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Pregnancy Information

Knowing if you are pregnant

We are not a medical facility and do not give medical advice, but we can refer you to doctors in the area that can help. If you’d like to meet with us before or after seeing the doctor, feel free to do so.

We provide the facts below from the government’s U.S. Department of Health & Human Services website:

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A missed period is often the first clue that a woman might be pregnant, but sometimes a woman might suspect she is pregnant even before that.

Common Pregnancy Symptoms that can occur even BEFORE a missed period:

  • Headache
  • Nausea, with or without vomiting
  • Tender, swollen breasts
  • Fatigue
  • Increased urination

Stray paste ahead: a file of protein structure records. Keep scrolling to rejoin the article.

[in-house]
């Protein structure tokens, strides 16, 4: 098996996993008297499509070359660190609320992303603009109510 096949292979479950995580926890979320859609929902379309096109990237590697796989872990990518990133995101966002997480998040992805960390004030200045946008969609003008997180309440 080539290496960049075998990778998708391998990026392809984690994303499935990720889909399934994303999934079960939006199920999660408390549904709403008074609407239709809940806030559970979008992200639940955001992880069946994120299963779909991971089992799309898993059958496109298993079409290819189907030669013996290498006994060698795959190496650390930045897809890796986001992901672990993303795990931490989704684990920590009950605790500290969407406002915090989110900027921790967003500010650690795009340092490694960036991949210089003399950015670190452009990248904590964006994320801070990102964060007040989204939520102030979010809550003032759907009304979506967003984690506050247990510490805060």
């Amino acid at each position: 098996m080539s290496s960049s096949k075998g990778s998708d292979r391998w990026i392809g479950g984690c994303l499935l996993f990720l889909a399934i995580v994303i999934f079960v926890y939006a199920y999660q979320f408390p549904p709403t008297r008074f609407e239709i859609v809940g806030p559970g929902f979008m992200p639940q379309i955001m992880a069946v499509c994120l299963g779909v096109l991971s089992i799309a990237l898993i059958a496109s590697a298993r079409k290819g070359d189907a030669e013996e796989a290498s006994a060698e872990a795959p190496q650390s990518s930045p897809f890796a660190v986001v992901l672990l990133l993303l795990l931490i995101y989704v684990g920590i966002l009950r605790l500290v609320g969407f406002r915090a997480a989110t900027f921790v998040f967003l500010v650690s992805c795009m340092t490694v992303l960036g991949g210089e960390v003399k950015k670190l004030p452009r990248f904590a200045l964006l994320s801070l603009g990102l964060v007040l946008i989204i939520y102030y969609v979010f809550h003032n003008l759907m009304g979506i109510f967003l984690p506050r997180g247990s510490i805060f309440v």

• Food aversion and cravings
  • Mood swings
  • Dizziness

We at Life Connections can conduct a urine pregnancy test for you …for free. The test strips we use are lab-certified and all of our volunteers are trained to follow CLIA standards for testing.

Your doctor also can test you.

All pregnancy tests work by detecting a special hormone in the urine or blood that is only there when a woman is pregnant. It is called hCG.

hCG is made when a fertilized egg implants in the uterus. hCG rapidly builds up in your body with each passing day you are pregnant.

Learn More About Our Free Pregnancy Tests

Know your pregnancy rights